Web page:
J Clin Outcomes Manage
Clinical predictors of prolonged hospitalization in patients with hip fracture
Marinella MA, Markert RJ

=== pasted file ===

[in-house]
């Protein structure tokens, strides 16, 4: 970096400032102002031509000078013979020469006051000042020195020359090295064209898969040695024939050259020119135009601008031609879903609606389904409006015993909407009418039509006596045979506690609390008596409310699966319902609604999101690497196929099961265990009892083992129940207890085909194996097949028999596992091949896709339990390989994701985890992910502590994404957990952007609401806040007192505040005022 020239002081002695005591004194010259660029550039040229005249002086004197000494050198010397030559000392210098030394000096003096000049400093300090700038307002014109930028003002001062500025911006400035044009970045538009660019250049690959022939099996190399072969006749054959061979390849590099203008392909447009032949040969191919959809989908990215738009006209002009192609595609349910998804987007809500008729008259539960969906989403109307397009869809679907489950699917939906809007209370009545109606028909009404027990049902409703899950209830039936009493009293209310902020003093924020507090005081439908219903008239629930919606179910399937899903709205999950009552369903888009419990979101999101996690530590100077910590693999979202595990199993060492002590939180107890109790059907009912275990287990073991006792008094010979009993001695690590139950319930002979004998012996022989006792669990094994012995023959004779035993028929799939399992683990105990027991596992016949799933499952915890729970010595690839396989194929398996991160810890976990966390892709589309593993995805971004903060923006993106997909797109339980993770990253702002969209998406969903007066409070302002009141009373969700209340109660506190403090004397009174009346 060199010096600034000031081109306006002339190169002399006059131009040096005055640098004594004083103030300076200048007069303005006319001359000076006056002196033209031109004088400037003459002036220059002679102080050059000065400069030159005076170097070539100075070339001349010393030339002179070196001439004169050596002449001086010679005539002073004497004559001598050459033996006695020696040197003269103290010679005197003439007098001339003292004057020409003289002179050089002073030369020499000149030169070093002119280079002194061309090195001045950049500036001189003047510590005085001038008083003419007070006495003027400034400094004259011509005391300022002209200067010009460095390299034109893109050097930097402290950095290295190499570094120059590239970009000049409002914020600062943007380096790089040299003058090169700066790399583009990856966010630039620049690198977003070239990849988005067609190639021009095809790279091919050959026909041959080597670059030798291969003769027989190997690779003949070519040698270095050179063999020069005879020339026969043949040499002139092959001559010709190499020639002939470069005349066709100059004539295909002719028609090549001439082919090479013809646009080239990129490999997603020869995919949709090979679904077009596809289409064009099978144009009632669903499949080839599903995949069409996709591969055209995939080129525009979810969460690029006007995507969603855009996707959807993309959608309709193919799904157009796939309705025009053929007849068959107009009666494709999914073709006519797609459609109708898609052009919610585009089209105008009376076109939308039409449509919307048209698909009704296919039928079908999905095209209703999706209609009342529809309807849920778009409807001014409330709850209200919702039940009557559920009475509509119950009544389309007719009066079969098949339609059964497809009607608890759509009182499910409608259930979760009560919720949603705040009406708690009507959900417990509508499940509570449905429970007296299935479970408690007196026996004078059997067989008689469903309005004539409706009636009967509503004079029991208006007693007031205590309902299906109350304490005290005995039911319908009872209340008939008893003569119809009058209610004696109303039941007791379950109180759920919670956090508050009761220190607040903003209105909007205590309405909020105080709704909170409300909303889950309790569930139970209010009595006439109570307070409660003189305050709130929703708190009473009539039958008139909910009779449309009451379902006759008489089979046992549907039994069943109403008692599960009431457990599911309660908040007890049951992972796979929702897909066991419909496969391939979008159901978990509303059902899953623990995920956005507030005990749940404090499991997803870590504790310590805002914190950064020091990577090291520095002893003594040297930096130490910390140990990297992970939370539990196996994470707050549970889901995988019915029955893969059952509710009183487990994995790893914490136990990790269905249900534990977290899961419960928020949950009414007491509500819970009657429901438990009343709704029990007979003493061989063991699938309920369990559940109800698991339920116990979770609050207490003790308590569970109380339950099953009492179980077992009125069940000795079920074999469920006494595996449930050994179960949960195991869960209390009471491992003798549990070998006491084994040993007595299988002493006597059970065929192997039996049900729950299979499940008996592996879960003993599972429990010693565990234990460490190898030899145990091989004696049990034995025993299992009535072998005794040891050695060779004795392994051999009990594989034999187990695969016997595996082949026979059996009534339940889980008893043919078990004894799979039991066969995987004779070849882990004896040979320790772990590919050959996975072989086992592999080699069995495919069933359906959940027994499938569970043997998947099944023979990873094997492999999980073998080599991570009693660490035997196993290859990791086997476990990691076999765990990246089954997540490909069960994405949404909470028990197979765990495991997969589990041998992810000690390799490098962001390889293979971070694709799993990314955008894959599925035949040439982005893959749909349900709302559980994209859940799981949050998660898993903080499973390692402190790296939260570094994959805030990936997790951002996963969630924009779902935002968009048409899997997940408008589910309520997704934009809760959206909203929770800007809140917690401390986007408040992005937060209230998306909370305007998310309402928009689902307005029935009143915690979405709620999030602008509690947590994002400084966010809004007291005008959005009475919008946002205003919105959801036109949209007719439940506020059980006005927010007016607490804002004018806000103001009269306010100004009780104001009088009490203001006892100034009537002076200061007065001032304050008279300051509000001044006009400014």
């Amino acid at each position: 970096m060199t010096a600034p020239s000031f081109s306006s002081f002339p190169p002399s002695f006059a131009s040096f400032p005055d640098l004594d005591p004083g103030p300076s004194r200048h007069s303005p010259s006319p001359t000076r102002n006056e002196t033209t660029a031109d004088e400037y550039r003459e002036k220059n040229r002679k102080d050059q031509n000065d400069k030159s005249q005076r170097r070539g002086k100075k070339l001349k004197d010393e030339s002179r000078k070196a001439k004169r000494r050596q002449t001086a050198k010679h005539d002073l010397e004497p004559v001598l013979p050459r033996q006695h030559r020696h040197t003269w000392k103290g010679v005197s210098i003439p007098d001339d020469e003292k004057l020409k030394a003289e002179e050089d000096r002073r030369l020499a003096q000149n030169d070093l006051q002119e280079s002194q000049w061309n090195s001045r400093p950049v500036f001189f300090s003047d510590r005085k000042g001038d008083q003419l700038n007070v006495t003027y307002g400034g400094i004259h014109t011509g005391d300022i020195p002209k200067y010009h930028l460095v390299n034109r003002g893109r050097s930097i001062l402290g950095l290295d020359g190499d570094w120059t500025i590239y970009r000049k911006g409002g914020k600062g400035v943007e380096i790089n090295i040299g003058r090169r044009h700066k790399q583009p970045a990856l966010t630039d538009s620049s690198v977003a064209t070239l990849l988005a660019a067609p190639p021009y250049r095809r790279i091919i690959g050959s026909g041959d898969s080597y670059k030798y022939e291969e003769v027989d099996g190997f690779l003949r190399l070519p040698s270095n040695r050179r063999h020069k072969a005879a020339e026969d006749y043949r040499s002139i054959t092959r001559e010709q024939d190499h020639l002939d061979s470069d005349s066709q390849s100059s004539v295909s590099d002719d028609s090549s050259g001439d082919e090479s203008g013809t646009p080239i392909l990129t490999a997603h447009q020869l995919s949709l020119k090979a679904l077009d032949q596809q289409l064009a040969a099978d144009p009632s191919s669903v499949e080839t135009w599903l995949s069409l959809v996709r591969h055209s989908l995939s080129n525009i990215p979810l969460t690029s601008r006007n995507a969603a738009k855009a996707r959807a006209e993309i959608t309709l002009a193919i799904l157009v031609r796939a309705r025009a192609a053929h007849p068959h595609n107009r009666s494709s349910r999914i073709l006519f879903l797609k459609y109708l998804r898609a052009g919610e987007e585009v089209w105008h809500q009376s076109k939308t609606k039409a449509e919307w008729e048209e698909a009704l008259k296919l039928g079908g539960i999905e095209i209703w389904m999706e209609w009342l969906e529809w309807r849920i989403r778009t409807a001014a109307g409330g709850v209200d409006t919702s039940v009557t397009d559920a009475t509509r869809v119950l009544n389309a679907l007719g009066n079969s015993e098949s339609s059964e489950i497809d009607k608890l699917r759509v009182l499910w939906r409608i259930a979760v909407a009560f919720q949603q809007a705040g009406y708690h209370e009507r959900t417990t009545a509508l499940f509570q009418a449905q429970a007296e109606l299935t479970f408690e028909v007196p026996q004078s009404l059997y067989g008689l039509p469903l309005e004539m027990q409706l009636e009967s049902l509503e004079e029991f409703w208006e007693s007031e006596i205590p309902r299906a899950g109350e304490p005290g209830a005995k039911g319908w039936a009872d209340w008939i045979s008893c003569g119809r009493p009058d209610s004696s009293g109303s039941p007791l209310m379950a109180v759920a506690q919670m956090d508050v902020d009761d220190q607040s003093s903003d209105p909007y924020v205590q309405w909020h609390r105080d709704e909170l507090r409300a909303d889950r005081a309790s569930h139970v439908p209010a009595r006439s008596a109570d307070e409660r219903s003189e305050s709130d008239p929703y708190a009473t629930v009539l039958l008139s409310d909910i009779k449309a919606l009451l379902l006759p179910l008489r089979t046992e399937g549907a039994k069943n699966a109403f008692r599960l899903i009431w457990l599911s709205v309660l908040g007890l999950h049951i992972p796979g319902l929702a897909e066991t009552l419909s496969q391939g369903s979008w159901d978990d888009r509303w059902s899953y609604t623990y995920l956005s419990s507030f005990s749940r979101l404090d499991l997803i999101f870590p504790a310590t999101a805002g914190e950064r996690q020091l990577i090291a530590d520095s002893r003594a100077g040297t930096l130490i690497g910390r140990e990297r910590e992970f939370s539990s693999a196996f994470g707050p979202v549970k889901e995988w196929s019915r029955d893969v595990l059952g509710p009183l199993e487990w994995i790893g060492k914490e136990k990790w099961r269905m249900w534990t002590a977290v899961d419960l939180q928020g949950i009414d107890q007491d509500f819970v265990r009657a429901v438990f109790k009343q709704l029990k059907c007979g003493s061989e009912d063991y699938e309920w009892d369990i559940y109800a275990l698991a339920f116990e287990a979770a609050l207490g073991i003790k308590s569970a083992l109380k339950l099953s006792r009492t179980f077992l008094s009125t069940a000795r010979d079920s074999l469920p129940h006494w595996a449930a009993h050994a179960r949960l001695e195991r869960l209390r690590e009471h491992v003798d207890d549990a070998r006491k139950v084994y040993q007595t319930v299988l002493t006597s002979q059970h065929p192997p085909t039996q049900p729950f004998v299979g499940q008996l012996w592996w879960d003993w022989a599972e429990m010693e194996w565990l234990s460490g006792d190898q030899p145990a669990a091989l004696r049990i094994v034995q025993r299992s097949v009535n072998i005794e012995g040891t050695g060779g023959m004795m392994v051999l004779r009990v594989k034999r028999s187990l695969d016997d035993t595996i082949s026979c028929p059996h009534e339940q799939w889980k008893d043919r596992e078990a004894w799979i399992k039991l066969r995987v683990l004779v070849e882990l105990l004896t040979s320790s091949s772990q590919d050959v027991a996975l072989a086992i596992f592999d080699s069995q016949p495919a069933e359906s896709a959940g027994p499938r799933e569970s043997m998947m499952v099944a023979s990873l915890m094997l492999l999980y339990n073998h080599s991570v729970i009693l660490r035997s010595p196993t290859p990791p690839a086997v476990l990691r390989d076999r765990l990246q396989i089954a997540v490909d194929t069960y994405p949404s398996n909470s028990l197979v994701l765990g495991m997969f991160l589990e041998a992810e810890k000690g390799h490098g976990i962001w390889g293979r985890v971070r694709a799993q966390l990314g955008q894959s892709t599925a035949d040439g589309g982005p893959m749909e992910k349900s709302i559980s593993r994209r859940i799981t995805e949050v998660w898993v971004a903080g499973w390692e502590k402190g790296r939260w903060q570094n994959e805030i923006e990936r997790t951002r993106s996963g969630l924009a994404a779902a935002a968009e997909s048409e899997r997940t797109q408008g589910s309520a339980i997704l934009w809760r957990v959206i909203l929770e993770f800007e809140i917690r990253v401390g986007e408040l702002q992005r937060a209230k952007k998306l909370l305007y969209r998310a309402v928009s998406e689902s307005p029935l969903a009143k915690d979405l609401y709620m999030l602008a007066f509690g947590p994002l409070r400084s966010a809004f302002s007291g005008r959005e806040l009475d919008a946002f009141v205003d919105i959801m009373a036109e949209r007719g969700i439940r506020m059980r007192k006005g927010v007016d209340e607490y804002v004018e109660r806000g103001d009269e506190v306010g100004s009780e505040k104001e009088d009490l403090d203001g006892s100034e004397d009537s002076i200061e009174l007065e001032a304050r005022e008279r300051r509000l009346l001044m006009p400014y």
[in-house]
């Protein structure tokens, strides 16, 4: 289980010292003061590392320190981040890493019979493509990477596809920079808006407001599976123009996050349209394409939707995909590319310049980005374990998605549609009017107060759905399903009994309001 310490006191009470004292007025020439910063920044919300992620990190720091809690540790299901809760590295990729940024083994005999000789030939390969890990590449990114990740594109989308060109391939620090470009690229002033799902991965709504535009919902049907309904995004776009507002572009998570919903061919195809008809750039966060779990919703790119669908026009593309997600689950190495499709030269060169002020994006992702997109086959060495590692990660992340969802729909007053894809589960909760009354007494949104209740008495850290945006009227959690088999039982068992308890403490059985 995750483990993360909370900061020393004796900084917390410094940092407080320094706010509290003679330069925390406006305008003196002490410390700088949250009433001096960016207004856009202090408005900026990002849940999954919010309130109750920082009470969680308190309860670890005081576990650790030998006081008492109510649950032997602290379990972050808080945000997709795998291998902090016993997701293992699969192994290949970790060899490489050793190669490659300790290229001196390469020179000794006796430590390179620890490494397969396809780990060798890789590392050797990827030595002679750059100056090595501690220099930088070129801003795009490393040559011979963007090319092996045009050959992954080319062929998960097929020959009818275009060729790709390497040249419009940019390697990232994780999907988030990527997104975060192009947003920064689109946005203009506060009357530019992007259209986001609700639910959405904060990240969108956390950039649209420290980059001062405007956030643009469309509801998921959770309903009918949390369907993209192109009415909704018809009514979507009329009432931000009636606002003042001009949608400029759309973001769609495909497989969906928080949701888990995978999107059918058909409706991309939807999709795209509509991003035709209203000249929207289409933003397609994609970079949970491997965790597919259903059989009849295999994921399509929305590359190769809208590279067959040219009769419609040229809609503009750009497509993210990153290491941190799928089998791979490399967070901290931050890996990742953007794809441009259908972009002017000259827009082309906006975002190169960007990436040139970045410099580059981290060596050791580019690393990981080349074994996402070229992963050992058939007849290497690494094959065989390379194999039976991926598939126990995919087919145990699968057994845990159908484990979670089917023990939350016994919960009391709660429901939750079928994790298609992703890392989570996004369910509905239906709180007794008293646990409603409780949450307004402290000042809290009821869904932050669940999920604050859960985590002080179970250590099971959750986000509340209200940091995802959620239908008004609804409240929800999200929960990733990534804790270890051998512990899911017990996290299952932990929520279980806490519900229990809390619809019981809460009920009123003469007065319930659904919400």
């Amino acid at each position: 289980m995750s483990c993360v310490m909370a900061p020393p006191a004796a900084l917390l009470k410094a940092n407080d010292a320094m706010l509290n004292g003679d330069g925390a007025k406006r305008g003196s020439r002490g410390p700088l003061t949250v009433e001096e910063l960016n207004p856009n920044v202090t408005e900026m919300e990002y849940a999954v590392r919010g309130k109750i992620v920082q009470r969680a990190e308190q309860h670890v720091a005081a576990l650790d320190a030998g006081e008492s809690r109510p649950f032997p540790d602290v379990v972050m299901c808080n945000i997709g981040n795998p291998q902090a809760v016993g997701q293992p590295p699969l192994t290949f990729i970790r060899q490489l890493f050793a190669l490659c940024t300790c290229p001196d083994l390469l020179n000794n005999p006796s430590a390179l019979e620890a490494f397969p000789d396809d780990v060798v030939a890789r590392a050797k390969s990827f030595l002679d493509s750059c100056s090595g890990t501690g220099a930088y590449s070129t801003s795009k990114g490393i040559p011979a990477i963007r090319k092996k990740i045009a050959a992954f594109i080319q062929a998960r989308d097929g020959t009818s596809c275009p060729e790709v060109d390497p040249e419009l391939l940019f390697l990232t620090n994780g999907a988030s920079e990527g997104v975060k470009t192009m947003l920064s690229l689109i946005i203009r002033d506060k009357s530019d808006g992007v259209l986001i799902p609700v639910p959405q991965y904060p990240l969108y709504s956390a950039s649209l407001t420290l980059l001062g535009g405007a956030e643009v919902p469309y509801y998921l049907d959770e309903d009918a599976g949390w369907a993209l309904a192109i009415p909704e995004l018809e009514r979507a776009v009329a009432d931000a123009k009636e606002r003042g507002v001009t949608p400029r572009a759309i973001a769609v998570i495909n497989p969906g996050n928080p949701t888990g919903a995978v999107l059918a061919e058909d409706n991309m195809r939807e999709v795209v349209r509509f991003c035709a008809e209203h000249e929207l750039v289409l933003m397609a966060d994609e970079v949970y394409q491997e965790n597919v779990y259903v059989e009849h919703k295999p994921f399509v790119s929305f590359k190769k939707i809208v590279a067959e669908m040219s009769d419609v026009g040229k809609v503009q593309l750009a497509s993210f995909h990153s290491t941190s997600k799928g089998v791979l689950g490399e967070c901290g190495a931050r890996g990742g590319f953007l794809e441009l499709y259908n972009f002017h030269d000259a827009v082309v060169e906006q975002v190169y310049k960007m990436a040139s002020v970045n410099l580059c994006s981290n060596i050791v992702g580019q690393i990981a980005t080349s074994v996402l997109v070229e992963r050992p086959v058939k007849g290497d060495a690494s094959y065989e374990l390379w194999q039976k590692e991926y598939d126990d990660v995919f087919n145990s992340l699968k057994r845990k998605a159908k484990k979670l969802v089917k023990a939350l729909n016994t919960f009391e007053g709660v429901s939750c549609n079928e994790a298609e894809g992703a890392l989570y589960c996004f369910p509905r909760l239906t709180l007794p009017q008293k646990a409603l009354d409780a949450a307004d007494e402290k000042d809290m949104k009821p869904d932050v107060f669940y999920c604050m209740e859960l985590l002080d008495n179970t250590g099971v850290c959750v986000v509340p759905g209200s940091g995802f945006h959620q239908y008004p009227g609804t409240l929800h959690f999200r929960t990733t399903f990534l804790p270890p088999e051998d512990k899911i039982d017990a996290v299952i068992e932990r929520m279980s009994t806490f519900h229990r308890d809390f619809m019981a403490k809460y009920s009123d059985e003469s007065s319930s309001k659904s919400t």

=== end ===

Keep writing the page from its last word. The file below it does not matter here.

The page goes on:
Abstract Objective: To determine if common clinical variables can predict increased length of stay (LOS) in patients over 50 years of age with fall-related hip fracture. Methods: We retrospectively analyzed the records of 183 consecutive patients 50 years or older admitted with hip fracture to a 750-bed teaching hospital. Data collected included demographic information, type of fracture, major comorbidities, type of surgical procedure, various admission laboratory values, postoperative complications, and LOS. Results: The patients’ mean age ± SD was 80.2 ± 10.2 years, 79% were female, and 85% were community dwellers. 90% of fractures involved the trochanteric region, and 92% underwent open reduction internal fixation. One patient died while 87% were discharged to an extended care facility or rehabilitation unit. On multivariable linear regression analysis, there were 6 independent predictors of increased LOS: postoperative respiratory failure (P < 0.001), postoperative infection (P < 0.001), postoperative cardiac complication (P = 0.001), postoperative delirium (P = 0.03), type of surgical procedure (P = 0.001), and admission platelet count (P = 0.004). Conclusion: Elderly patients with fall-related hip fractures with a low admission platelet count, who undergo total hip arthroplasty, or who develop postoperative respiratory failure, infection, cardiac dysfunction, or delirium have a longer hospital LOS. However, hospital morbidity is very low in this population, reinforcing the safety of surgical intervention in elderly patients with hip fracture.
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